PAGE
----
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Pentatonic Moods

Pentatonic Moods

Octaves and scales are created by natural divisions of a flute or a string, halves, thirds, fifths of the set length create notes that make up our scales.

The simplest scales, used all over the world by early societies and by agrarian cultures right into the 20th Century have only five notes between the unfettered string and the return of the octave (half the string). Somehow these scales speak to the child in us, they are ideal for lullabies and playing to younger children.

Called Pentatonic (5note) scales there are different ways of tuning and using the notes in different cultures. Perhaps the simplest of these is found in traditional Hebridean music, a place amongst Celtic island culture that retained it’s traditions longest.

Hebridean music has a lilting dreaminess that softens the soul and seems to contribute to a feeling of being in harmony with the wider world whether in sorrow or in joy. Songs from these islands use but seven notes, such as D,E-G,A,B-D,E. music on more complex scales typically uses semitone intervals to express sorrow, pain or confusion. These pentatonic scales do not have semitones yet can create vast feelings of sadness or the most delicate sense of joy, their music is characterized by simple repetitions followed by a variation and return to the first theme.

The other place in which pentatonic scales survived and were noted well into last century was Hungary whose composer Béla Bartók immortalised the vigorous and vital nature of his folk tradition in orchestral compositions. Hungarian pentatonic uses the same scale as the Hebrideans but in a completely different way. By changing the emphasis onto the two notes, using G,A,B-D,E-G,A,B their music gains a gutsy energy that gives a far more personal feel to their music than the dreamy, all encompassing atmosphere of Hebridean song. Gypsy music often uses the same pattern to encapsulate that people’s feeling of ‘self against the world.’ So different to the Celtic Island way of ‘community at home in place’ improvisations in either pattern easily re-create these moods.

Far Eastern pentatonics are distinctly different in using semitones. These personalise the scales and give a totally different sense of self in relation to society than whole tone scales do.

Japanese folk music seems to use the same pattern of 2-3-2 as the Hebridean but includes semitones in this pattern: C,Db-F,G,Ab-C,Db music in this pattern touches on some of the beautiful relationship with nature that the Hebridean music expresses so perfectly but the semitones seem to me to express the presence of a self awareness whose very nature makes the relationship with nature something to be striven for rather than that natural state of being unquestioningly included in the Celtic.

Balinese culture is quite remarkable for the emphasis on demons in it’s iconography, mythology and ritual. Frequently the road to, and gate of a temple will be lined and covered with carvings of fearsome and gesticulating monsters. Perhaps they are ahead of European culture that only with Freud has come to accept that we have to come to terms with our devils before we can approach the paradise of a peaceful mind. Their folk music also uses a semitone pentatonic that, like the Hungarian tends toward eight notes rather than seven. Perhaps it is this that gives it that energetic intensity that Japanese music avoids or lacks. The placement of the semitones is also different being on the first of the three-group intervals rather than the second, thus. C#,D–F#G,A–C#,D.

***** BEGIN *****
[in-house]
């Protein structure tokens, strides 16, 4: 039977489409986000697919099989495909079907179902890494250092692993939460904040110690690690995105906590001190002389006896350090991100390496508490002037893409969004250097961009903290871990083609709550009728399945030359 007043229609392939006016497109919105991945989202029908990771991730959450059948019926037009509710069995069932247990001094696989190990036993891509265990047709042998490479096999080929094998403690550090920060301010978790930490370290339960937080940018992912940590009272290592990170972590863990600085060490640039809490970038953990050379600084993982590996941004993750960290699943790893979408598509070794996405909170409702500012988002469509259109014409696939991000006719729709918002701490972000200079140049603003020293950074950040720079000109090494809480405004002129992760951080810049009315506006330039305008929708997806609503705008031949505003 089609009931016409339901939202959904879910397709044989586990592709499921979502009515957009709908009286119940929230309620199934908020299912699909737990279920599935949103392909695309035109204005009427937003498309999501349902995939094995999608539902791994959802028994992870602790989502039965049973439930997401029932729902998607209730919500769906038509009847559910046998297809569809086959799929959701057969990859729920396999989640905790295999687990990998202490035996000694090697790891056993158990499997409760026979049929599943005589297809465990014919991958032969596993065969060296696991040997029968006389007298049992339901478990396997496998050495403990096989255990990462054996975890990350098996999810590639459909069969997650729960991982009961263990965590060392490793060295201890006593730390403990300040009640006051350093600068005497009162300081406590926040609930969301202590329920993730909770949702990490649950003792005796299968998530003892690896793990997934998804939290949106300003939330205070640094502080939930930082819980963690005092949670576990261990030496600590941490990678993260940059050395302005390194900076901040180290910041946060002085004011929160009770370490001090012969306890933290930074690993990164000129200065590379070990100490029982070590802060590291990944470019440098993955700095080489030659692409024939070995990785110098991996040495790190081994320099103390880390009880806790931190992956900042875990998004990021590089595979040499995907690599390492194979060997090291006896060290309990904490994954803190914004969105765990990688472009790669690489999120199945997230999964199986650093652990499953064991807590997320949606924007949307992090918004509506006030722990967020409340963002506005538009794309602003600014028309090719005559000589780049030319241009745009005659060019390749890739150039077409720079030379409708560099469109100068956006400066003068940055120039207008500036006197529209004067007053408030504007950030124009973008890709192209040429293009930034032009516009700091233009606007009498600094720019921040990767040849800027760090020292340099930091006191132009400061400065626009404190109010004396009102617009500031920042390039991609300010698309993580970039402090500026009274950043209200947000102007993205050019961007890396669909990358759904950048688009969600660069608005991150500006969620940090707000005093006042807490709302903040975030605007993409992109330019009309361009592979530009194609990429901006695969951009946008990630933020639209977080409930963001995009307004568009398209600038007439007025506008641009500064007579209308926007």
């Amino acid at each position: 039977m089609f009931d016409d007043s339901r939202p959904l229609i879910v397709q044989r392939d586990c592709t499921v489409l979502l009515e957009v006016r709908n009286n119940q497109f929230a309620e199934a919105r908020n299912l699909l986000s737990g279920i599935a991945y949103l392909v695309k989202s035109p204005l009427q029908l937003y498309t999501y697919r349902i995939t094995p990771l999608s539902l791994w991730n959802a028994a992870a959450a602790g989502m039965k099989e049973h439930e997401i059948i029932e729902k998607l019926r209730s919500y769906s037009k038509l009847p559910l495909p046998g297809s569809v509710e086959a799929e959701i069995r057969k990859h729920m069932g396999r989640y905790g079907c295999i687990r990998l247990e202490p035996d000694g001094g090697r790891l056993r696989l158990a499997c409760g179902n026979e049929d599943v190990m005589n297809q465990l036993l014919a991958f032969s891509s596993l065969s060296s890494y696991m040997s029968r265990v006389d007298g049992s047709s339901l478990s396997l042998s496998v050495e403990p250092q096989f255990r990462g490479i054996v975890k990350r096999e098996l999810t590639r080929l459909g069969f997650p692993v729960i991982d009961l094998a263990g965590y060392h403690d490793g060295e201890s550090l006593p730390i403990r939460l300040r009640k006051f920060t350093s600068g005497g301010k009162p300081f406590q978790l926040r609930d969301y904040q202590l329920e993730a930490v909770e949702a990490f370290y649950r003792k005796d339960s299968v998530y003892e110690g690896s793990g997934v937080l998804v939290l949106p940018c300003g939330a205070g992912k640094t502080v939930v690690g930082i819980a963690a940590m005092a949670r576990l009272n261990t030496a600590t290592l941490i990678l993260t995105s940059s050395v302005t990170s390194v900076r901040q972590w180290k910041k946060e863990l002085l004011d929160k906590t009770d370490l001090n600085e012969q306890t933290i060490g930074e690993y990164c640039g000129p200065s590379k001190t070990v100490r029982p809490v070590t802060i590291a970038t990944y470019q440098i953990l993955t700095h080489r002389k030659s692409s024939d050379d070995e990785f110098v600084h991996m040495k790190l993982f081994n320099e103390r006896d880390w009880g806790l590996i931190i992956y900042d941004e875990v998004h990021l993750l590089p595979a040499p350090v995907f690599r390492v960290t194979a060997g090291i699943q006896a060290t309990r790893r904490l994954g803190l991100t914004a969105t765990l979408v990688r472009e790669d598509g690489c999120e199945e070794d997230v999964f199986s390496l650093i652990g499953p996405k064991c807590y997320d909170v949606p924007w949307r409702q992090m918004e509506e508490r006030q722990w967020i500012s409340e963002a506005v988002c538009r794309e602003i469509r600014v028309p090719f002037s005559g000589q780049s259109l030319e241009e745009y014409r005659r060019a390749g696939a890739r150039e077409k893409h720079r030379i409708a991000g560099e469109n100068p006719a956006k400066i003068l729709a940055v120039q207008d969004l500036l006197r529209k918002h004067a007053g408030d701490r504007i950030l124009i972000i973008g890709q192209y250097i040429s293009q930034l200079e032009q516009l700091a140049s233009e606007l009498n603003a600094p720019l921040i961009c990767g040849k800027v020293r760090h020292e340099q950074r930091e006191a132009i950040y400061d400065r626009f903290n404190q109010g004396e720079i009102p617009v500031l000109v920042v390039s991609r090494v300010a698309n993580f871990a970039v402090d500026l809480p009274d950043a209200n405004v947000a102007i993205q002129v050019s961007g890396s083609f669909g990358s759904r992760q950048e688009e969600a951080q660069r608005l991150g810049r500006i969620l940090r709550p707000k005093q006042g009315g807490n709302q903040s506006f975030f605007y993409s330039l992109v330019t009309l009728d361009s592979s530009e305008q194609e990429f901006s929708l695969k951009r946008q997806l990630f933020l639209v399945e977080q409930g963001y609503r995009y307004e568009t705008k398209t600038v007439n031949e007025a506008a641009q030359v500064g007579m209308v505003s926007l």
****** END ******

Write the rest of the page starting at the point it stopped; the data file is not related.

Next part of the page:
It seems to me that like the Hungarian music, Balinese pentatonics create an atmosphere where social relations, their ups and downs are more central concerns than natural relations. And where our relationship with nature holds the key to life and death our relationship with each other gives or denies our sense of identity, elevates or demotes us in our own opinion as that of others. For though we cannot live without food, shelter and warmth who can live with themselves without some sense of being loved?

These questions seem to be held in these traditional musical patterns. The colder islands focussing on their relationship with nature, the God of being at one with, or yearning for unity with the Beauties of Nature, the warmer countries focussing more on the joys and sorrows of the Self in relation to other human expressions of that same Self.

{One could even view these two as expressions of the first two commandments that Christ placed so much emphasis on: “Love the Lord thy God with all they heart, and soul and mind; Love they neighbour as thyself.”} Yet the whole tone pentatonic does express that bit more contentment with how things are, while the semitone pentatonics speak more that part of ourselves that knows we are not yet complete..

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